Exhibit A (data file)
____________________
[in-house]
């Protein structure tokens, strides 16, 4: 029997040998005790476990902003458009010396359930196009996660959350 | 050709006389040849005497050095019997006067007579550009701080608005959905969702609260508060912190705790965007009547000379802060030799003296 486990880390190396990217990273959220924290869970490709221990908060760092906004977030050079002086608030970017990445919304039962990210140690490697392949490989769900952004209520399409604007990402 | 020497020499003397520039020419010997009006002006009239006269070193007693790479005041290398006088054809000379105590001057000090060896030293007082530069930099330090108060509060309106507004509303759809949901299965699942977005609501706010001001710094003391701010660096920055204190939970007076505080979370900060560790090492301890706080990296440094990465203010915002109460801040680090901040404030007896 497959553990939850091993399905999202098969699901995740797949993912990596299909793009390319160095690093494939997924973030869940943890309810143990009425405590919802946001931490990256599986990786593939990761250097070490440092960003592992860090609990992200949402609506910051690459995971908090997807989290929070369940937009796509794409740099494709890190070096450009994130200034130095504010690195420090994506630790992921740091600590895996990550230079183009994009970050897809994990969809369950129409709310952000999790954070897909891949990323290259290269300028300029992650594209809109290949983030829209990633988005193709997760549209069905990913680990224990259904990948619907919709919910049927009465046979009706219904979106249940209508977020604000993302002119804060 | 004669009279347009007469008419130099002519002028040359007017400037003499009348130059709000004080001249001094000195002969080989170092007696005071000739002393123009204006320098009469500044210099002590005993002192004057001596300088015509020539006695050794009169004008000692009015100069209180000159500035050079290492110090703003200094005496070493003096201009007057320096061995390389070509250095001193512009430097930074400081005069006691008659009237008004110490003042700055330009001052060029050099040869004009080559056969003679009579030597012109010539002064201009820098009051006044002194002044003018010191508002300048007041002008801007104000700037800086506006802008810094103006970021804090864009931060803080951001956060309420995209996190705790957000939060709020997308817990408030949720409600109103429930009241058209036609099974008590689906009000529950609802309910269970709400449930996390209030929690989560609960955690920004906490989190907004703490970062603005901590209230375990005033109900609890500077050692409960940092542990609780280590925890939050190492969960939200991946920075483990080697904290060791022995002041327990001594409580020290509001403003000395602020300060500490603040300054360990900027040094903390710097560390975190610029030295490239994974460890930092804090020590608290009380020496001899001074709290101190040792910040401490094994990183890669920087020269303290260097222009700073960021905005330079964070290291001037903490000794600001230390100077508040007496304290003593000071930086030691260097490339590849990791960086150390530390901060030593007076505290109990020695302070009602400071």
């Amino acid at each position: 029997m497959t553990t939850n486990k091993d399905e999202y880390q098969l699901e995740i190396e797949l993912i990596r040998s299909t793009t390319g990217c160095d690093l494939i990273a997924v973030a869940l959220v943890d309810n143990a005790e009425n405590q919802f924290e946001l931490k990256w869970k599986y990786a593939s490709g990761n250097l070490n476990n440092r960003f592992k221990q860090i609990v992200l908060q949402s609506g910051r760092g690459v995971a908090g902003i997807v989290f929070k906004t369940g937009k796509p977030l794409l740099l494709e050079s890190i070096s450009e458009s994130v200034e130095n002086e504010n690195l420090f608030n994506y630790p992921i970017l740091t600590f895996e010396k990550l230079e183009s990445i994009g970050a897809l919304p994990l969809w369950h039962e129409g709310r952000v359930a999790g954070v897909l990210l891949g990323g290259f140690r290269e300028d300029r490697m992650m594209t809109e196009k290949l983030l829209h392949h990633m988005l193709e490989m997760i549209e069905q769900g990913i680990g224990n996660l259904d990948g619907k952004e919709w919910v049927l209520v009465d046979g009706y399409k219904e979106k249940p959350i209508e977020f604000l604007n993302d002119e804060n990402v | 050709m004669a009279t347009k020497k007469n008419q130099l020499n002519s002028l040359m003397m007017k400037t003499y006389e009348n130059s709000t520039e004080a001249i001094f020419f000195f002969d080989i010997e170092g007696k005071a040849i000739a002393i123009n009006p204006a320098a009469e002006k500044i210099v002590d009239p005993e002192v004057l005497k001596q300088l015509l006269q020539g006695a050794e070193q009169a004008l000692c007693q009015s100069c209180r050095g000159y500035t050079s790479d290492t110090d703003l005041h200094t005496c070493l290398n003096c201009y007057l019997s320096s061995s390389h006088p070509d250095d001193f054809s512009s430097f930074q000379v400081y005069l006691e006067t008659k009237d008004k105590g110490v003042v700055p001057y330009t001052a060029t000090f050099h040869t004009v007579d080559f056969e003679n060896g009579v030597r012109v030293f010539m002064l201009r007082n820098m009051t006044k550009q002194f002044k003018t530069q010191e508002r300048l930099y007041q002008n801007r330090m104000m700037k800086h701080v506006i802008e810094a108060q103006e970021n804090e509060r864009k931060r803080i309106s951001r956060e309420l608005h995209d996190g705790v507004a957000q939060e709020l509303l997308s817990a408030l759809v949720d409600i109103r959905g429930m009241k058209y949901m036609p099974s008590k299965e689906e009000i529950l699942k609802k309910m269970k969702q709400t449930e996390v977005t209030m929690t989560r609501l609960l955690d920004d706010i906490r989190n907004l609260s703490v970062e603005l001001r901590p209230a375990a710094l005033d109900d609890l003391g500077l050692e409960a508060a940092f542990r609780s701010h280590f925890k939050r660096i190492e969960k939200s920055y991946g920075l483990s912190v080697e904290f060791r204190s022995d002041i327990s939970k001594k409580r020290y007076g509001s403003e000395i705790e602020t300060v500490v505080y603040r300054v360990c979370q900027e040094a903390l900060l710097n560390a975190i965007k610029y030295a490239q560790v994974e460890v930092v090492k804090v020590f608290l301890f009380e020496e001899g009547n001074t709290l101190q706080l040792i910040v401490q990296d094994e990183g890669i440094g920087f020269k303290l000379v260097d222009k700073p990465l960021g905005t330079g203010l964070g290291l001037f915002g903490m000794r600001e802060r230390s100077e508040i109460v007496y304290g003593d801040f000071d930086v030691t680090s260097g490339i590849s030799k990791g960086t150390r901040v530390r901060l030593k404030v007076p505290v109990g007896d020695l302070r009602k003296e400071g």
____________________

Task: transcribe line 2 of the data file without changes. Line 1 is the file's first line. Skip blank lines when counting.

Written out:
């Protein structure tokens, strides 16, 4: 029997040998005790476990902003458009010396359930196009996660959350 | 050709006389040849005497050095019997006067007579550009701080608005959905969702609260508060912190705790965007009547000379802060030799003296 486990880390190396990217990273959220924290869970490709221990908060760092906004977030050079002086608030970017990445919304039962990210140690490697392949490989769900952004209520399409604007990402 | 020497020499003397520039020419010997009006002006009239006269070193007693790479005041290398006088054809000379105590001057000090060896030293007082530069930099330090108060509060309106507004509303759809949901299965699942977005609501706010001001710094003391701010660096920055204190939970007076505080979370900060560790090492301890706080990296440094990465203010915002109460801040680090901040404030007896 497959553990939850091993399905999202098969699901995740797949993912990596299909793009390319160095690093494939997924973030869940943890309810143990009425405590919802946001931490990256599986990786593939990761250097070490440092960003592992860090609990992200949402609506910051690459995971908090997807989290929070369940937009796509794409740099494709890190070096450009994130200034130095504010690195420090994506630790992921740091600590895996990550230079183009994009970050897809994990969809369950129409709310952000999790954070897909891949990323290259290269300028300029992650594209809109290949983030829209990633988005193709997760549209069905990913680990224990259904990948619907919709919910049927009465046979009706219904979106249940209508977020604000993302002119804060 | 004669009279347009007469008419130099002519002028040359007017400037003499009348130059709000004080001249001094000195002969080989170092007696005071000739002393123009204006320098009469500044210099002590005993002192004057001596300088015509020539006695050794009169004008000692009015100069209180000159500035050079290492110090703003200094005496070493003096201009007057320096061995390389070509250095001193512009430097930074400081005069006691008659009237008004110490003042700055330009001052060029050099040869004009080559056969003679009579030597012109010539002064201009820098009051006044002194002044003018010191508002300048007041002008801007104000700037800086506006802008810094103006970021804090864009931060803080951001956060309420995209996190705790957000939060709020997308817990408030949720409600109103429930009241058209036609099974008590689906009000529950609802309910269970709400449930996390209030929690989560609960955690920004906490989190907004703490970062603005901590209230375990005033109900609890500077050692409960940092542990609780280590925890939050190492969960939200991946920075483990080697904290060791022995002041327990001594409580020290509001403003000395602020300060500490603040300054360990900027040094903390710097560390975190610029030295490239994974460890930092804090020590608290009380020496001899001074709290101190040792910040401490094994990183890669920087020269303290260097222009700073960021905005330079964070290291001037903490000794600001230390100077508040007496304290003593000071930086030691260097490339590849990791960086150390530390901060030593007076505290109990020695302070009602400071």